Post concerns for rural people

MEGAN MILLER AND FAIRFAX NZ
Last updated 05:00 30/01/2013
mail delivery voxpop
MYTCHALL BRANSGROVE/ Fairfax NZ

Top from left, Melissa Richards, Hunter: "We live in a rural area and it takes longer to receive our post anyway. We use it for both bills and personal mail, and this will likely make it take even longer"; Eva Sparks, Geraldine; "We never send post, and we usually only receive bills, not personal mail. I wouldn't notice the change"; Baxter O'Brien, Geraldine: "It wouldn't worry me at all. I see it as something that's inevitable. We use the internet, and a lot of the mail we get is junk anyway." Bottom from left, Darryl Chambers, Ashburton: "I don’t think it will affect me personally, as I only post about four items a month. But I think this will affect rural people and small businesses"; Liz Winnington, Temuka: "It wouldn’t bother me; I probably wouldn’t notice the change. I’m an internet person"; Doris Warne, Timaru: "As a caregiver, my concern is that a lot of elderly people don't use computers and mobile phones and they could be left behind. Many of their families are living overseas and the post is how they keep in contact."

Relevant offers

The prospect of postal deliveries being curtailed to as little as three days a week has some South Cantabrians concerned they'll be left out of the loop, but others say they won't miss the mail.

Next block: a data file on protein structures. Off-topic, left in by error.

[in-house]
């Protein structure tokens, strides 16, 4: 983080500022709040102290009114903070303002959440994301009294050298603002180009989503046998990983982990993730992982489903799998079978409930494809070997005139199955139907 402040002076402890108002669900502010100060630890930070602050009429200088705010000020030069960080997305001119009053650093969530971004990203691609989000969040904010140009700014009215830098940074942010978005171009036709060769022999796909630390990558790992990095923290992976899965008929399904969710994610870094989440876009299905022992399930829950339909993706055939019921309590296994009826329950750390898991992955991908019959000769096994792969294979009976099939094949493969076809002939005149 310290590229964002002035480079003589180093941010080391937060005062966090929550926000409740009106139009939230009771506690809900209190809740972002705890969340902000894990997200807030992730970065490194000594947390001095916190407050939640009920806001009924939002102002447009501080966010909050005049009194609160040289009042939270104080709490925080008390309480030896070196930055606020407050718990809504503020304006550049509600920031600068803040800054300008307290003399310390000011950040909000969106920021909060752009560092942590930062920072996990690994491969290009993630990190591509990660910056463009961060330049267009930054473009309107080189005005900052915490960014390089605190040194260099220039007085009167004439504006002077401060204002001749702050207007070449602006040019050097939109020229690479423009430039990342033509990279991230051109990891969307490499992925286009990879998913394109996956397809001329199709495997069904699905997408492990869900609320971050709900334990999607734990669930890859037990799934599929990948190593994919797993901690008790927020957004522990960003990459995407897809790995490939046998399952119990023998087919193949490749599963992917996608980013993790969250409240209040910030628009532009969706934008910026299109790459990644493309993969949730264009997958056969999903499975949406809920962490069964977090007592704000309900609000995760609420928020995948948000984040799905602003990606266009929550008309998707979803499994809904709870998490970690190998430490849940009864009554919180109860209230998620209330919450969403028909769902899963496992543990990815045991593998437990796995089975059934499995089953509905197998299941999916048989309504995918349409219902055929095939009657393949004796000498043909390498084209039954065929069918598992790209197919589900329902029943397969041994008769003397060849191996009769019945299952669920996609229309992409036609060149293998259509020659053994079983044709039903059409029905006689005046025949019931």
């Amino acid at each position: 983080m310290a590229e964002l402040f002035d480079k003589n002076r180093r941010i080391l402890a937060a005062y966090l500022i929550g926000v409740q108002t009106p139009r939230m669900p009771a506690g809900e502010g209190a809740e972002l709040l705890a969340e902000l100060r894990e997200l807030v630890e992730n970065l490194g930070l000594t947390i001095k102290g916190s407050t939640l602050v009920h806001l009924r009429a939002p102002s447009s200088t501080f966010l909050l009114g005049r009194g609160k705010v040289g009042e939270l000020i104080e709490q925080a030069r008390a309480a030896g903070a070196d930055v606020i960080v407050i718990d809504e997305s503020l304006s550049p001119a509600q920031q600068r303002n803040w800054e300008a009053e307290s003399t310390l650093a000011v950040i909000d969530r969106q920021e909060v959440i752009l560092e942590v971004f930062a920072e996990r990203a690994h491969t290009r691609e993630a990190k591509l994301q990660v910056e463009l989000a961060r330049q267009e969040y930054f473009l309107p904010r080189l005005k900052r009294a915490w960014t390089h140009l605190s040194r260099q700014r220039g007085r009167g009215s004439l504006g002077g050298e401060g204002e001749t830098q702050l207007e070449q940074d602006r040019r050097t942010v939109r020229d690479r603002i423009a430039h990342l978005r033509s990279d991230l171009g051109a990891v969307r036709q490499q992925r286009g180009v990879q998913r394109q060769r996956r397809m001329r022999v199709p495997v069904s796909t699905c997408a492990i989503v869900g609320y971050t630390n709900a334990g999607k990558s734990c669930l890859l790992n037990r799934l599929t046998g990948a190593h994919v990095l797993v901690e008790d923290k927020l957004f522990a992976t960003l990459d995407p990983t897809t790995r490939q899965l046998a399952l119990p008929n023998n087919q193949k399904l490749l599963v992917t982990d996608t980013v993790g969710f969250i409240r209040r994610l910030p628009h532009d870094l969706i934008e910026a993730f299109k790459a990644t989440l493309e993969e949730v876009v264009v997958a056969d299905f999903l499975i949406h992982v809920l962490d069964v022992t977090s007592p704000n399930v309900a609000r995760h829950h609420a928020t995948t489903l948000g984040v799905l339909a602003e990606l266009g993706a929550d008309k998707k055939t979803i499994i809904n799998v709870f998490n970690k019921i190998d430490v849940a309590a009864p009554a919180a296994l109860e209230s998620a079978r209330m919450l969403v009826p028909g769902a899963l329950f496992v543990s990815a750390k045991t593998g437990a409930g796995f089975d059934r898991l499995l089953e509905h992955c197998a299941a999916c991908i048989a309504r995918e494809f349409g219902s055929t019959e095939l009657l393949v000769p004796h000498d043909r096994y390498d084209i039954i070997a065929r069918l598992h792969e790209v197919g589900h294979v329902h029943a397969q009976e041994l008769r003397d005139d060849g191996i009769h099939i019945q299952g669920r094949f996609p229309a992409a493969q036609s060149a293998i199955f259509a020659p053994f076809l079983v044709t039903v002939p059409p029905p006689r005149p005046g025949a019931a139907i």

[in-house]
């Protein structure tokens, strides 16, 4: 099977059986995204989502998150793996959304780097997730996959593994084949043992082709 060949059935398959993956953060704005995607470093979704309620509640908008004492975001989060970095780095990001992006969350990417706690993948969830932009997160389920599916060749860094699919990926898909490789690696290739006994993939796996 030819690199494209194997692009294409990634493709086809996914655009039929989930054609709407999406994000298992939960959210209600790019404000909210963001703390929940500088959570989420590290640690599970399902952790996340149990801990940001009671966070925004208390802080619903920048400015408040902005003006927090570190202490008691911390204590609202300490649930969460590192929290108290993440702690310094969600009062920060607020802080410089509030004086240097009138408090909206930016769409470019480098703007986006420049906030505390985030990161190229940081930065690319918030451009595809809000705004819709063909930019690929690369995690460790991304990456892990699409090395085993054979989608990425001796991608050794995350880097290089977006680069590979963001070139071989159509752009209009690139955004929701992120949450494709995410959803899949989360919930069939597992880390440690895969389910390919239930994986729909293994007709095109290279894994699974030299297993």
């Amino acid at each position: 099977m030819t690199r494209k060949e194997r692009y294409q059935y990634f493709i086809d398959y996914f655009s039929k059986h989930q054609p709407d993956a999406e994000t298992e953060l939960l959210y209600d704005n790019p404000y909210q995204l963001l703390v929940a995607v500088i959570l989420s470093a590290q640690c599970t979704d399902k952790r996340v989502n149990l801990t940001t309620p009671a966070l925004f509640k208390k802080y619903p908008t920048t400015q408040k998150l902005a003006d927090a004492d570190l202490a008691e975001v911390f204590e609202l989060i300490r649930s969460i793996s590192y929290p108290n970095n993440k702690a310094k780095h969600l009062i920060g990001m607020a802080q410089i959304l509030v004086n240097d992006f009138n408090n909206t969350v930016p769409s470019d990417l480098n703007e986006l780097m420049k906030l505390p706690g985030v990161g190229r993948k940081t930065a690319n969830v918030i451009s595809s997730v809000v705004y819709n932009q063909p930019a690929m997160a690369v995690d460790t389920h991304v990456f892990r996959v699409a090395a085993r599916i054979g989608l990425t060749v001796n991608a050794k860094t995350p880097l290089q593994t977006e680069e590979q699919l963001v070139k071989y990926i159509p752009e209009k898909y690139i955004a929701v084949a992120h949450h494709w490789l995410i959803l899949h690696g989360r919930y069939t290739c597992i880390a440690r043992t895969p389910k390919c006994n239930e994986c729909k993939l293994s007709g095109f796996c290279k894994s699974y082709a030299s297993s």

Communications Minister Amy Adams yesterday announced New Zealand Post's proposal to alter its Deed of Understanding with the government.

The proposed changes include cutting the number of days mail is delivered to a minimum of three a week and introducing more self-service kiosks.

"During the last 10 years mail volumes have dropped considerably, with 265 million fewer items being posted each year compared to 2002," Ms Adams said. "Within five years, mail volumes are forecast to be nearly half what they were in 2002."

"The time is now to make the necessary decisions for the future," New Zealand Post Group CEO Brian Roche said. "Every postal system around the world is facing similar challenges and they are beginning to act. We cannot stand still and simply hope the problems will go away. We are seeking an agreement that gives us the flexibility and certainty to be able to plan for that future."

Many South Cantabrians who spoke to The Timaru Herald yesterday said they rarely relied on "snail mail" and weren't bothered, but a few expressed concerns over how it would impact on rural residents and the elderly.

"My concern is that a lot of elderly people don't use computers and mobile phones and they could be left behind," Timaru resident Doris Warne said. "Many of their families are living overseas and the post is how they keep in contact."

Rural resident Melissa Richards of Hunter said her mail already took a long time to arrive and the proposed change would likely make it "even longer".

The proposed changes would be most felt by "communities who have already lost physical services and have few technological options available", Federated Farmers president Bruce Wills said.

"Even if we take the most optimistic assumptions about rural broadband, it still leaves some 86,000 people off-line."

The full text of the proposal is available online and open for public feedback at www.med.govt.nz/sectors-industries/technology-communication/postal-policy/consultation-on-proposed-changes-to-new-zealand-posts-deed-of-understanding. Submissions are due by 5pm on Tuesday, March 12.

Ad Feedback

- The Timaru Herald

Comments

Special offers

Featured Promotions

Sponsored Content